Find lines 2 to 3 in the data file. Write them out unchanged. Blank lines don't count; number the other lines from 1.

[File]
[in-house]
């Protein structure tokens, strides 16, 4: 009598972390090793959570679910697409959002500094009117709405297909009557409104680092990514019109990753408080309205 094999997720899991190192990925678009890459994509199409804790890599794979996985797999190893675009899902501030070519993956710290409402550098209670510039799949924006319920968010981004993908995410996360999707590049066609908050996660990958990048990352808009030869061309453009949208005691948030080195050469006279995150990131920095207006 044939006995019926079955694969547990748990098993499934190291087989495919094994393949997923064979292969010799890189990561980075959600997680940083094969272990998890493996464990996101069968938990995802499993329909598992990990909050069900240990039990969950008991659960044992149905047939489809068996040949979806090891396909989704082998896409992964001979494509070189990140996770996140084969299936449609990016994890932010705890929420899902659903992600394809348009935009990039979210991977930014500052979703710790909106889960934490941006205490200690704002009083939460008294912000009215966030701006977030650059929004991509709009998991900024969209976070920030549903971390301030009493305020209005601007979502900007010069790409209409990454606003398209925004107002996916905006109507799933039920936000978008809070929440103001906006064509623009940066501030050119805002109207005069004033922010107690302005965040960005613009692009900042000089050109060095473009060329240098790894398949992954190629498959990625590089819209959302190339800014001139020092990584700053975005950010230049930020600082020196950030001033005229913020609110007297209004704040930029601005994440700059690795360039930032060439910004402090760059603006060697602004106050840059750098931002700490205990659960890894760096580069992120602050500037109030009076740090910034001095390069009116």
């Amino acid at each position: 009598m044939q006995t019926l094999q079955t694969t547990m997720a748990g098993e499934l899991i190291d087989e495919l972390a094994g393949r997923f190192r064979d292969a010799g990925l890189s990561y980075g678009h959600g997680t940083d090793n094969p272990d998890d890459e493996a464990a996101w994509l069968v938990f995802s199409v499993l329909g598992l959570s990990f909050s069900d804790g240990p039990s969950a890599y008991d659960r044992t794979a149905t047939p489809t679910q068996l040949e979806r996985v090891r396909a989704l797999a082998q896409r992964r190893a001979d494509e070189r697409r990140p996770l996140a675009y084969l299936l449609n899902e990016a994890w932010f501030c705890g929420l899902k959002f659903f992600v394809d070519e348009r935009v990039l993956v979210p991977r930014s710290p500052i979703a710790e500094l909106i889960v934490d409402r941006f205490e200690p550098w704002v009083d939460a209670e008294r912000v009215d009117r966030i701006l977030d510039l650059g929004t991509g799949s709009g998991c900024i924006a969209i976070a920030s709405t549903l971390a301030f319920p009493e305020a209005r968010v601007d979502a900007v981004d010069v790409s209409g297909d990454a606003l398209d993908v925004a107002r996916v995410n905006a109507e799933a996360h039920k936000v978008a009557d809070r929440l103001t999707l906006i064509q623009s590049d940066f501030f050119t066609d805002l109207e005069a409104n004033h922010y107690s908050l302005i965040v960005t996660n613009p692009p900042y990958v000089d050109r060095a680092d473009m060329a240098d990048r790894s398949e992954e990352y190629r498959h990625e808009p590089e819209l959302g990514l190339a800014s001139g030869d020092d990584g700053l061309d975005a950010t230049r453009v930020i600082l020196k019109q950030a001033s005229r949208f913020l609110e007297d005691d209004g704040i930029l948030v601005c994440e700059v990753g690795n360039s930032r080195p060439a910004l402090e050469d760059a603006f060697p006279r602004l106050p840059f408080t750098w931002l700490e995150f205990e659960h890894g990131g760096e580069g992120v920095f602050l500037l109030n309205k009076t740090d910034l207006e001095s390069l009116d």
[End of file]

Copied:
């Protein structure tokens, strides 16, 4: 009598972390090793959570679910697409959002500094009117709405297909009557409104680092990514019109990753408080309205 094999997720899991190192990925678009890459994509199409804790890599794979996985797999190893675009899902501030070519993956710290409402550098209670510039799949924006319920968010981004993908995410996360999707590049066609908050996660990958990048990352808009030869061309453009949208005691948030080195050469006279995150990131920095207006 044939006995019926079955694969547990748990098993499934190291087989495919094994393949997923064979292969010799890189990561980075959600997680940083094969272990998890493996464990996101069968938990995802499993329909598992990990909050069900240990039990969950008991659960044992149905047939489809068996040949979806090891396909989704082998896409992964001979494509070189990140996770996140084969299936449609990016994890932010705890929420899902659903992600394809348009935009990039979210991977930014500052979703710790909106889960934490941006205490200690704002009083939460008294912000009215966030701006977030650059929004991509709009998991900024969209976070920030549903971390301030009493305020209005601007979502900007010069790409209409990454606003398209925004107002996916905006109507799933039920936000978008809070929440103001906006064509623009940066501030050119805002109207005069004033922010107690302005965040960005613009692009900042000089050109060095473009060329240098790894398949992954190629498959990625590089819209959302190339800014001139020092990584700053975005950010230049930020600082020196950030001033005229913020609110007297209004704040930029601005994440700059690795360039930032060439910004402090760059603006060697602004106050840059750098931002700490205990659960890894760096580069992120602050500037109030009076740090910034001095390069009116």
């Amino acid at each position: 009598m044939q006995t019926l094999q079955t694969t547990m997720a748990g098993e499934l899991i190291d087989e495919l972390a094994g393949r997923f190192r064979d292969a010799g990925l890189s990561y980075g678009h959600g997680t940083d090793n094969p272990d998890d890459e493996a464990a996101w994509l069968v938990f995802s199409v499993l329909g598992l959570s990990f909050s069900d804790g240990p039990s969950a890599y008991d659960r044992t794979a149905t047939p489809t679910q068996l040949e979806r996985v090891r396909a989704l797999a082998q896409r992964r190893a001979d494509e070189r697409r990140p996770l996140a675009y084969l299936l449609n899902e990016a994890w932010f501030c705890g929420l899902k959002f659903f992600v394809d070519e348009r935009v990039l993956v979210p991977r930014s710290p500052i979703a710790e500094l909106i889960v934490d409402r941006f205490e200690p550098w704002v009083d939460a209670e008294r912000v009215d009117r966030i701006l977030d510039l650059g929004t991509g799949s709009g998991c900024i924006a969209i976070a920030s709405t549903l971390a301030f319920p009493e305020a209005r968010v601007d979502a900007v981004d010069v790409s209409g297909d990454a606003l398209d993908v925004a107002r996916v995410n905006a109507e799933a996360h039920k936000v978008a009557d809070r929440l103001t999707l906006i064509q623009s590049d940066f501030f050119t066609d805002l109207e005069a409104n004033h922010y107690s908050l302005i965040v960005t996660n613009p692009p900042y990958v000089d050109r060095a680092d473009m060329a240098d990048r790894s398949e992954e990352y190629r498959h990625e808009p590089e819209l959302g990514l190339a800014s001139g030869d020092d990584g700053l061309d975005a950010t230049r453009v930020i600082l020196k019109q950030a001033s005229r949208f913020l609110e007297d005691d209004g704040i930029l948030v601005c994440e700059v990753g690795n360039s930032r080195p060439a910004l402090e050469d760059a603006f060697p006279r602004l106050p840059f408080t750098w931002l700490e995150f205990e659960h890894g990131g760096e580069g992120v920095f602050l500037l109030n309205k009076t740090d910034l207006e001095s390069l009116d």